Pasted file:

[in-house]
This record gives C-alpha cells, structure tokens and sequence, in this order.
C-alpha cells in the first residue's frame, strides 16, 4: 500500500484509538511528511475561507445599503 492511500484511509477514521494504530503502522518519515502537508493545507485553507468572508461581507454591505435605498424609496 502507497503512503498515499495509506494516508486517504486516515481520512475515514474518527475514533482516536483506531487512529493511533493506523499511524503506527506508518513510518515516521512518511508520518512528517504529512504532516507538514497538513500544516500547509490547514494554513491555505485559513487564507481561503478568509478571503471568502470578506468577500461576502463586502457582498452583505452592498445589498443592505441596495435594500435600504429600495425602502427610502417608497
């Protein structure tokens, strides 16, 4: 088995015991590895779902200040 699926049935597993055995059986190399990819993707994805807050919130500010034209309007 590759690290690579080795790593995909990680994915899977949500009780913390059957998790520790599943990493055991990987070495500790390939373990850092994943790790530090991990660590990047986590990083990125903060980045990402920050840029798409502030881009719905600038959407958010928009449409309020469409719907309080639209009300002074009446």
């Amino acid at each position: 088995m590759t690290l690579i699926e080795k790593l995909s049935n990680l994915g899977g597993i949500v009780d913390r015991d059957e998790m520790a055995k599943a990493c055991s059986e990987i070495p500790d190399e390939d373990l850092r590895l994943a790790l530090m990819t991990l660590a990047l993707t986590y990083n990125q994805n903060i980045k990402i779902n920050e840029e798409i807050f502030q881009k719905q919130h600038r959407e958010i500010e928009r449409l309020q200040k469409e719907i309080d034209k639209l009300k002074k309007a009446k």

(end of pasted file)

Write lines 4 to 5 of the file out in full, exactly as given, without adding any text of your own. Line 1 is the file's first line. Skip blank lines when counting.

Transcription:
């Protein structure tokens, strides 16, 4: 088995015991590895779902200040 699926049935597993055995059986190399990819993707994805807050919130500010034209309007 590759690290690579080795790593995909990680994915899977949500009780913390059957998790520790599943990493055991990987070495500790390939373990850092994943790790530090991990660590990047986590990083990125903060980045990402920050840029798409502030881009719905600038959407958010928009449409309020469409719907309080639209009300002074009446």
């Amino acid at each position: 088995m590759t690290l690579i699926e080795k790593l995909s049935n990680l994915g899977g597993i949500v009780d913390r015991d059957e998790m520790a055995k599943a990493c055991s059986e990987i070495p500790d190399e390939d373990l850092r590895l994943a790790l530090m990819t991990l660590a990047l993707t986590y990083n990125q994805n903060i980045k990402i779902n920050e840029e798409i807050f502030q881009k719905q919130h600038r959407e958010i500010e928009r449409l309020q200040k469409e719907i309080d034209k639209l009300k002074k309007a009446k």